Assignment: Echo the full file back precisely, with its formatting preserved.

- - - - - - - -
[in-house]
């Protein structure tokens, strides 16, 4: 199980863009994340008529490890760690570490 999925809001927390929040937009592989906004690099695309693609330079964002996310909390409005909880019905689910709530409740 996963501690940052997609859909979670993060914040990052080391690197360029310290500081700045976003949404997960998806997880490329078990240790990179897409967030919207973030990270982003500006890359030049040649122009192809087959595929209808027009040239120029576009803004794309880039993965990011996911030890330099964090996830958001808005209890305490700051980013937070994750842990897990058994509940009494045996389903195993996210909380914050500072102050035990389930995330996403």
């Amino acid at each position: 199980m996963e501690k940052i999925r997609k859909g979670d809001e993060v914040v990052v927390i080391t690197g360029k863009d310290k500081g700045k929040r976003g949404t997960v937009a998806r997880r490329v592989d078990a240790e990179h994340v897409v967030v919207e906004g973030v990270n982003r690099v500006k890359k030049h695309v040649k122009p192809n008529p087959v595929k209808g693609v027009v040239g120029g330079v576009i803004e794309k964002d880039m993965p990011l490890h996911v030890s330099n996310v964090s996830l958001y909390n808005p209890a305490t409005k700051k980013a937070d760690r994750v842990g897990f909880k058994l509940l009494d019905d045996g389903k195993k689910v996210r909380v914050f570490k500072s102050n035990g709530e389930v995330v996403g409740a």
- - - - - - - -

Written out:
[in-house]
């Protein structure tokens, strides 16, 4: 199980863009994340008529490890760690570490 999925809001927390929040937009592989906004690099695309693609330079964002996310909390409005909880019905689910709530409740 996963501690940052997609859909979670993060914040990052080391690197360029310290500081700045976003949404997960998806997880490329078990240790990179897409967030919207973030990270982003500006890359030049040649122009192809087959595929209808027009040239120029576009803004794309880039993965990011996911030890330099964090996830958001808005209890305490700051980013937070994750842990897990058994509940009494045996389903195993996210909380914050500072102050035990389930995330996403």
């Amino acid at each position: 199980m996963e501690k940052i999925r997609k859909g979670d809001e993060v914040v990052v927390i080391t690197g360029k863009d310290k500081g700045k929040r976003g949404t997960v937009a998806r997880r490329v592989d078990a240790e990179h994340v897409v967030v919207e906004g973030v990270n982003r690099v500006k890359k030049h695309v040649k122009p192809n008529p087959v595929k209808g693609v027009v040239g120029g330079v576009i803004e794309k964002d880039m993965p990011l490890h996911v030890s330099n996310v964090s996830l958001y909390n808005p209890a305490t409005k700051k980013a937070d760690r994750v842990g897990f909880k058994l509940l009494d019905d045996g389903k195993k689910v996210r909380v914050f570490k500072s102050n035990g709530e389930v995330v996403g409740a």